Yogacara

Yogachara (IAST: Yog?c?ra; literally "yoga practice"; "one whose practice is yoga")[1] is an influential school of Buddhist philosophy and psychology emphasizing phenomenology and ontology[2] through the interior lens of meditative and yogic practices. It was associated with Indian Mahayana Buddhism in about the fourth century,[3] but also included non-Mahayana practitioners of the D?r???ntika school.[4]

Yog?c?ra discourse explains how our human experience is constructed by the mind.

Nomenclature, orthography and etymology

  • Sanskrit: Yog?c?ra, Vijñ?nav?da, Vijñapti-m?tra, Vijñapti-m?trat?, or Cittam?tra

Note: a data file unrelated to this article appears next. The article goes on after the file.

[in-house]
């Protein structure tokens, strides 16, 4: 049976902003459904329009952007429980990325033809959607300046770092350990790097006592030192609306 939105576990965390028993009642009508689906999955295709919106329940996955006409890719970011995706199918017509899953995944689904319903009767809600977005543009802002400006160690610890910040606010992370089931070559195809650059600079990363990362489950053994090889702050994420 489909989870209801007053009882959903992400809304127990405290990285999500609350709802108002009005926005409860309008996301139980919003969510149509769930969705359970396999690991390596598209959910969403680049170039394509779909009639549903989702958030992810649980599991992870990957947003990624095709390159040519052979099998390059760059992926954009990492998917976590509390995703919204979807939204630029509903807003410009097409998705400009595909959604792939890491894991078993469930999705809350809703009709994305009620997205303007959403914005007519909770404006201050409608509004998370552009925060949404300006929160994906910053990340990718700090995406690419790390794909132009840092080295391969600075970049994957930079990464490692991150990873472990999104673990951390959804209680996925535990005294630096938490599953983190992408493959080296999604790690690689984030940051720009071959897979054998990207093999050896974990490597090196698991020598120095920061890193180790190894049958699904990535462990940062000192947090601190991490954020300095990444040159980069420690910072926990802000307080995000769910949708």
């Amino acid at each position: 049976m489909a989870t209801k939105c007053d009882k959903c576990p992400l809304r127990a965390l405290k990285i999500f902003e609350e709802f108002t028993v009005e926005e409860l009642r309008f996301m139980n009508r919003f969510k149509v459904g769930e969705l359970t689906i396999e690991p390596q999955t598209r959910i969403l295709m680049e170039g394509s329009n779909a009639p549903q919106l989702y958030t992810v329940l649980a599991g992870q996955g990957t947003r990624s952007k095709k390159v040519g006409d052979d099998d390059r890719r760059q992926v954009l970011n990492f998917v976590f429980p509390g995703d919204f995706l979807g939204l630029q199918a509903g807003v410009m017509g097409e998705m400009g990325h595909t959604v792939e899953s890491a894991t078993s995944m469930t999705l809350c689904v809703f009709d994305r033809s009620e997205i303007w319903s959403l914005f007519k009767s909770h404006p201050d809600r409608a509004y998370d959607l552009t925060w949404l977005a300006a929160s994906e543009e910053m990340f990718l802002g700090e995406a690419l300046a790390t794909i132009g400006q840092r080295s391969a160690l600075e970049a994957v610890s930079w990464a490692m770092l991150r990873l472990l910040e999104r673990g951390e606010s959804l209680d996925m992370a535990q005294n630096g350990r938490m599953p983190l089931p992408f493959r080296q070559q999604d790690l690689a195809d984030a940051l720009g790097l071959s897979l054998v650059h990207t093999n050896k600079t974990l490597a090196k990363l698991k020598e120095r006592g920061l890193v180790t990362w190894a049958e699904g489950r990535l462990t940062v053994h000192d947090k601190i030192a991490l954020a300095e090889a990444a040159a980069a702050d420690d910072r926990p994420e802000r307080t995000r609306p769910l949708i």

• Chinese: ???; pinyin: Wéishí Z?ng "Consciousness-Only School"), Wéishí Yúqiexíng Pài (?????? "Consciousness-Only Yog?c?ra School"), F?xiàng Z?ng (???, "Dharmalak?a?a School"), Cí'?n Z?ng (??? "Ci'en School")
  • Japanese: Yuishiki (?? "Consciousness-Only"), Yugagy? (??? "Yog?c?ra School")
  • Korean: Yusik-jong (??? "Consciousness-Only School"), Yugahaeng-pa (???? "Yog?c?ra School"), Yusik-Yugahaeng-pa (?????? "Consciousness-Only Yog?c?ra School")
  • Vietnamese: Duy Th?c Tông ("Consciousness-Only School"), Du-già Hành Tông ("Yog?c?ra School")
  • Tibetan: ??????????????????Wylie: rnal 'byor spyod pa, THL: Nenjor Chöpa "Yog?c?ra", Tibetan: ????????Wylie: sems tsam, THL: Semtsam "Cittam?tra"
  • Mongolian: ??????
  • English: Yoga Practice School, Consciousness-Only School, Subjective Realism, Mind-Only School

History

The Yog?c?ra, along with the Madhyamaka, is one of the two principal philosophical schools of Indian Mah?y?na Buddhism.[5]

Origination